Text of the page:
Federal courts ready to resolve their sexual harassment problems, but not ready to hear out the victims

The judiciary formulated a group shortly after federal judge, Alex Kozinski, was accused by 15 women of allegedly making lewd comments and touching them in an inappropriate man

The United States government's judicial branch declared on Wednesday that it is ready to tackle the issue of sexual harassment in the judiciary system, however, its proposals did not entail hearing out the problems existing members are facing.

The director of the Administrative Office of the US Courts, James Duff, while addressing the Senate Judiciary Committee said that the agency has formulated a group, which is tackling sexual misconduct in the courts and has already come up with recommendations.

Activists participate in a demonstration for women's rights on January 21, 2018. (Getty Images)

Duff added that the recommendations include establishing a hotline for staff to seek counseling, clarifying the process of filing sexual harassment complaints and identifying sexual harassment complaints as a separate category in annual statistics, according to HuffPost. 

Reports state that Duff created the group in January after Supreme Court Justice John Roberts asked him too.

The group was formulated shortly after a prominent federal judge, Alex Kozinski, was accused by 15 women of allegedly making lewd comments and touching them in an inappropriate manner. Kozinski eventually announced his retirement.

Ninth Circuit Appeals Court Judge Alex Kozinski testifies during a House Judiciary Committee hearing on March 16, 2017 in Washington, DC.

Even though Duff's group has come up with plenty of recommendations, it, however, did not survey law clerks and other court employees about whether they had experienced any sort of sexual harassment in the workplace. The group, reportedly, only looked for recommendations for reforms with the help of an online mailbox. Reports state that group did not even include law clerks as members who could contribute to the discussion.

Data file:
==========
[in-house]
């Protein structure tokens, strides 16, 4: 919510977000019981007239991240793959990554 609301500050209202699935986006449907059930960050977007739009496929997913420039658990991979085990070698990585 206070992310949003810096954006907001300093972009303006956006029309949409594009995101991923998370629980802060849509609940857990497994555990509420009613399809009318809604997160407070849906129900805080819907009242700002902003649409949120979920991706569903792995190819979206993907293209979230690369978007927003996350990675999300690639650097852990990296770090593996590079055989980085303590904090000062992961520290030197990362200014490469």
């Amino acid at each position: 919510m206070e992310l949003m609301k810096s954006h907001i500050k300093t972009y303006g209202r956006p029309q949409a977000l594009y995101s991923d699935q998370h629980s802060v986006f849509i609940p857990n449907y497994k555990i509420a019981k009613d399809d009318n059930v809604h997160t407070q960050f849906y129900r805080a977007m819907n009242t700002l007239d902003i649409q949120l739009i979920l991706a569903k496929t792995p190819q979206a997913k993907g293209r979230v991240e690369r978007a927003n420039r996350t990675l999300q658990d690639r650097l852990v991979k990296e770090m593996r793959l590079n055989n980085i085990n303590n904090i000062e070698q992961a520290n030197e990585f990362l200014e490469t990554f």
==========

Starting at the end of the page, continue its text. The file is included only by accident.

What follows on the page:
A group of women attend a rally and march in Washington Square Park for international Women's Day on March 8, 2018 in New York City. (Getty Images)

An associate at Goodwin Procter and former law clerk to two federal judges, Jaime Santos, while speaking about the issue said that the judiciary "missed the opportunity" to comprehend how frequent and serious the problem of harassment and abuse is in the system.

"The working group’s report is entirely forward-looking," she said. “You can’t solve a problem if you haven’t studied its scope. Employees are not going to feel comfortable coming forward to report harassment when the judiciary has expressed no willingness to study even the egregious allegations that led to the working group’s formation," HuffPost reported.

Santos, after the allegations against Kozinski, wrote a letter in December with over 650 signatures from current and former law clerks. The letter called for significant changes in the system to curb harassment of federal judicial employees, according to reports. The signees reportedly are advocating a national reporting system that court staff can gain access to. 

Activists participate in a demonstration for women's rights on January 21, 2018. (Getty Images)

Santos added that she has spoken to multiple law clerks and other court staff and has concluded that workplace harassment in judiciary system is still continuing. 

"Some shared stories about being asked sexual questions during job interviews, hearing their judge or co-clerks speak about female attorneys in derogatory and objectifying terms, and being groped or kissed in public and in private,” she said. “Many knew of other law clerks or employees who had been subjected to harassing or abusive behavior in chambers as well."

Duff, when asked by the Senate Judiciary Committee of how serious the problem was, concluded that according to him the judicial branch "doesn't rank very high."

An activist holds a #MeToo sign during a news conference on a Title IX lawsuit outside the Department of Education January 25, 2018 in Washington, DC. (Getty Images)

However, Santos said that the judiciary has no idea about the extent of ongoing harassment in the department.

"I don’t think the judiciary has any idea. We’re recommending a survey to find out what harassment or abusive behavior they’ve witnessed. The statement that this isn’t pervasive is just a guess," Santos added.

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